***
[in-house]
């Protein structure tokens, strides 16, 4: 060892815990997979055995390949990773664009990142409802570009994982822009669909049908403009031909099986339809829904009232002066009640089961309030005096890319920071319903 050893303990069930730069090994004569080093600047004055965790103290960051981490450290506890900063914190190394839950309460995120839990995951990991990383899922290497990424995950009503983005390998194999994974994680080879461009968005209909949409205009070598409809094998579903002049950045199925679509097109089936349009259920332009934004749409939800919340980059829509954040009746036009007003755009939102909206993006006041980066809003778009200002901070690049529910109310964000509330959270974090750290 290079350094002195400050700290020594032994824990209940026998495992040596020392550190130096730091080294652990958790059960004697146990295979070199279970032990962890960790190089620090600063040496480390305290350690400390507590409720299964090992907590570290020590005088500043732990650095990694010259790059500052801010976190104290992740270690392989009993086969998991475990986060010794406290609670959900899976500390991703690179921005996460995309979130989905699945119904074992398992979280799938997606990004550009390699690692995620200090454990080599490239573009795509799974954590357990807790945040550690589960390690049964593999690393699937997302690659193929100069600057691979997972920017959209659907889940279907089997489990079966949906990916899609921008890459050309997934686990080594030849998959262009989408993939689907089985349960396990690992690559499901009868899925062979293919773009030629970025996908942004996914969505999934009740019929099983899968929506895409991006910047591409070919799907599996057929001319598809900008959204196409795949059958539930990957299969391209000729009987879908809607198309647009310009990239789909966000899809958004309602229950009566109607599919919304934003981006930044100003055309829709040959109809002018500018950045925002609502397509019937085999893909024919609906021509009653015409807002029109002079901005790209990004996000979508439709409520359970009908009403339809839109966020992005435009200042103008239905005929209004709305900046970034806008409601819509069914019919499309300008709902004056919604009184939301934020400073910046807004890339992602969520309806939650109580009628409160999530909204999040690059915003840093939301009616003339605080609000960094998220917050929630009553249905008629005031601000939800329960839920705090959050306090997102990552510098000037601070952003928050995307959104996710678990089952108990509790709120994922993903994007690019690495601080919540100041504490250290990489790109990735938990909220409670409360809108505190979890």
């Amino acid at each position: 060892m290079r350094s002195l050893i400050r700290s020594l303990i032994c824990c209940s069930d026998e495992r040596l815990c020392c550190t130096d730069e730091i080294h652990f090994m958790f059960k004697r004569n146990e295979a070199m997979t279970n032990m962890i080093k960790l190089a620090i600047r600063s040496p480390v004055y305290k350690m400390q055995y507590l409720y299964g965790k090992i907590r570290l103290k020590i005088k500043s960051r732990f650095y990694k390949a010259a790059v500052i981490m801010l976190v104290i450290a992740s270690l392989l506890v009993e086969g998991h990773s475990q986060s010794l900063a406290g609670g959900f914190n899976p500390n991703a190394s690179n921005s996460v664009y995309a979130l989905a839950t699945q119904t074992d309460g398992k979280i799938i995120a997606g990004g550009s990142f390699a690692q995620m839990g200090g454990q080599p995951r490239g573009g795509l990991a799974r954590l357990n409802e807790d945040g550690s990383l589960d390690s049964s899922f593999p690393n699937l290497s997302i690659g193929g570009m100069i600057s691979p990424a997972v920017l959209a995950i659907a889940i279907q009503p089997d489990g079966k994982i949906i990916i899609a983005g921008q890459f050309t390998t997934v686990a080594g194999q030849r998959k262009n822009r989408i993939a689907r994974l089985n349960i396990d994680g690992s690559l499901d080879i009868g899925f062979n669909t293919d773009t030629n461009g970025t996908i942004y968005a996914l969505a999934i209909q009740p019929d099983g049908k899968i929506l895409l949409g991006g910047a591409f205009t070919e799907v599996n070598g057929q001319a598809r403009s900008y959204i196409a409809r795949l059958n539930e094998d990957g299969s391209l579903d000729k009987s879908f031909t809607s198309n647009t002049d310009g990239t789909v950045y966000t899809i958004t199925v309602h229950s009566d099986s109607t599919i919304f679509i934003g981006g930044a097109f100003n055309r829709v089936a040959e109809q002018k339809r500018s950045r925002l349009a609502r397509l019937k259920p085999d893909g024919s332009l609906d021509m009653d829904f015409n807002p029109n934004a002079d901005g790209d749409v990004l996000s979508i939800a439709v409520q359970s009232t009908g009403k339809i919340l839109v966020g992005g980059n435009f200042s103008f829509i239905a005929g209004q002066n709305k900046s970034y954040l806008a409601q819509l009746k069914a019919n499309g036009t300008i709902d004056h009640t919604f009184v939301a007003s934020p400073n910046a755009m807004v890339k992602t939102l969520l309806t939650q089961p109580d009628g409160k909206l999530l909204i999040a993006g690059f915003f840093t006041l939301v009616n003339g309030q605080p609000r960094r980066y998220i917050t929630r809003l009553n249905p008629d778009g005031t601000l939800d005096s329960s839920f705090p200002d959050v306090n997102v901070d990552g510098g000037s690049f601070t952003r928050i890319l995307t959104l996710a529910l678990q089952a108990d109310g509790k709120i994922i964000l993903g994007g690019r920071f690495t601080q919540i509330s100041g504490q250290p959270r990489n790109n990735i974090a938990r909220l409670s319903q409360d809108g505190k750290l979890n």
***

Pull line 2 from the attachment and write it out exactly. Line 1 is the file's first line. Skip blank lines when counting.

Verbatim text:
């Protein structure tokens, strides 16, 4: 060892815990997979055995390949990773664009990142409802570009994982822009669909049908403009031909099986339809829904009232002066009640089961309030005096890319920071319903 050893303990069930730069090994004569080093600047004055965790103290960051981490450290506890900063914190190394839950309460995120839990995951990991990383899922290497990424995950009503983005390998194999994974994680080879461009968005209909949409205009070598409809094998579903002049950045199925679509097109089936349009259920332009934004749409939800919340980059829509954040009746036009007003755009939102909206993006006041980066809003778009200002901070690049529910109310964000509330959270974090750290 290079350094002195400050700290020594032994824990209940026998495992040596020392550190130096730091080294652990958790059960004697146990295979070199279970032990962890960790190089620090600063040496480390305290350690400390507590409720299964090992907590570290020590005088500043732990650095990694010259790059500052801010976190104290992740270690392989009993086969998991475990986060010794406290609670959900899976500390991703690179921005996460995309979130989905699945119904074992398992979280799938997606990004550009390699690692995620200090454990080599490239573009795509799974954590357990807790945040550690589960390690049964593999690393699937997302690659193929100069600057691979997972920017959209659907889940279907089997489990079966949906990916899609921008890459050309997934686990080594030849998959262009989408993939689907089985349960396990690992690559499901009868899925062979293919773009030629970025996908942004996914969505999934009740019929099983899968929506895409991006910047591409070919799907599996057929001319598809900008959204196409795949059958539930990957299969391209000729009987879908809607198309647009310009990239789909966000899809958004309602229950009566109607599919919304934003981006930044100003055309829709040959109809002018500018950045925002609502397509019937085999893909024919609906021509009653015409807002029109002079901005790209990004996000979508439709409520359970009908009403339809839109966020992005435009200042103008239905005929209004709305900046970034806008409601819509069914019919499309300008709902004056919604009184939301934020400073910046807004890339992602969520309806939650109580009628409160999530909204999040690059915003840093939301009616003339605080609000960094998220917050929630009553249905008629005031601000939800329960839920705090959050306090997102990552510098000037601070952003928050995307959104996710678990089952108990509790709120994922993903994007690019690495601080919540100041504490250290990489790109990735938990909220409670409360809108505190979890």